The U.S. Environmental Protection Agency has been ordered by the U.S. District Court in Eastern Louisiana to spend the next six months determining if it should set new limits on fertilizer pollution that is contributing to algae blooms throughout the Mississippi River basin, the Gulf of Mexico and other waters across the country.
The court’s decision does not tell EPA how to address the problem, only that it has to make a decision. The lawsuit challenged EPA’s denial of the Mississippi’s River Collaborative’s 2008 petition to EPA asking it to establish quantifiable standards and clean-up plans for nitrogen and phosphorus pollution, according to Lanereport.com. It has been reported that the suit claimed that EPA had unlawfully refused to respond to the question of whether federal action is necessary to comply with the Clean Water Act.
The U.S. District Court agreed with the plaintiffs, led by the Natural Resources Defense Council, that the EPA’s refusal to provide a direct answer was unlawful.
The lawsuit was filed on behalf of several conservation groups determined to break longstanding inaction by the federal government regarding fertilizer pollution in the nation’s waterways.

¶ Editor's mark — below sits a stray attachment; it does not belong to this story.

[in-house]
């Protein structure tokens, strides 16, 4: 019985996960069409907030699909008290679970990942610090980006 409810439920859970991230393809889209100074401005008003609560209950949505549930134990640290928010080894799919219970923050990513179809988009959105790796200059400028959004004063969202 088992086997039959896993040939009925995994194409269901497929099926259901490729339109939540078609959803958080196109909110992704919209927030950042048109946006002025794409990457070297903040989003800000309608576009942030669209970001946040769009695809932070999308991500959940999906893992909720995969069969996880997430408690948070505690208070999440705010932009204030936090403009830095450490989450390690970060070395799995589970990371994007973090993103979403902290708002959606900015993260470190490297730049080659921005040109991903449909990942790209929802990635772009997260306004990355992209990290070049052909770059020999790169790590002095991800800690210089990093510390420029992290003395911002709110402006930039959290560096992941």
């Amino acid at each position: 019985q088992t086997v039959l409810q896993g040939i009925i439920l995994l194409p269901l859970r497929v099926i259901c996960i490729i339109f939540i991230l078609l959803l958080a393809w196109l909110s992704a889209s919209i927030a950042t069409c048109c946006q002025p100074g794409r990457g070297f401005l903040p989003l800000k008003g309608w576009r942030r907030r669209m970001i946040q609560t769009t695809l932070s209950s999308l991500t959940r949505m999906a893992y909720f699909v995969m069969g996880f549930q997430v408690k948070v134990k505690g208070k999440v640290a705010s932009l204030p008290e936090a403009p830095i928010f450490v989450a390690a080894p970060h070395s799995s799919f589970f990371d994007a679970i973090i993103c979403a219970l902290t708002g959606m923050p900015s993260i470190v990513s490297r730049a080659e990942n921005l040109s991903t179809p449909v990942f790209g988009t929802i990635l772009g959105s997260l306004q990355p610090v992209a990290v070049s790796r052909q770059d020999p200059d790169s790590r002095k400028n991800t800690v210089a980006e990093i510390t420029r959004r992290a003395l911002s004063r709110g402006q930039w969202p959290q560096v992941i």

Plaintiffs in the suit included Gulf Restoration Network, Waterkeeper Alliance, Environmental Law and Policy Center, Iowa Environmental Council, Missouri Coalition for the Environment, Prairie Rivers Network, Kentucky Waterways Alliance, Tennessee Clean Water Network, Minnesota Center for Environmental Advocacy, Sierra Club and NRDC. Attorneys at the Tulane Environmental Law Clinic, NRDC and the Environmental Law and Policy Center brought the case.
“It should be apparent that pollution limits are essential to controlling pollution,” said Kelly Foster, senior attorney for Waterkeeper Alliance. “With this decision, we are hopeful that EPA will finally do what it has long known is necessary to address the Gulf Dead Zone and the staggering number of other fisheries, water supplies and recreational waters decimated by nitrogen and phosphorus pollution across the nation.”
Bradley Klein, attorney for the Environmental Law & Policy Center added, “This isn’t just about the Dead Zone in the Gulf of Mexico. Algae blooms threaten the Great Lakes—and smaller waterways across the nation are being impacted by this huge problem. Hopefully, EPA will move in the right direction on this because until we deal with the sources, which are sometimes thousands of miles away, we cannot get to the problem.”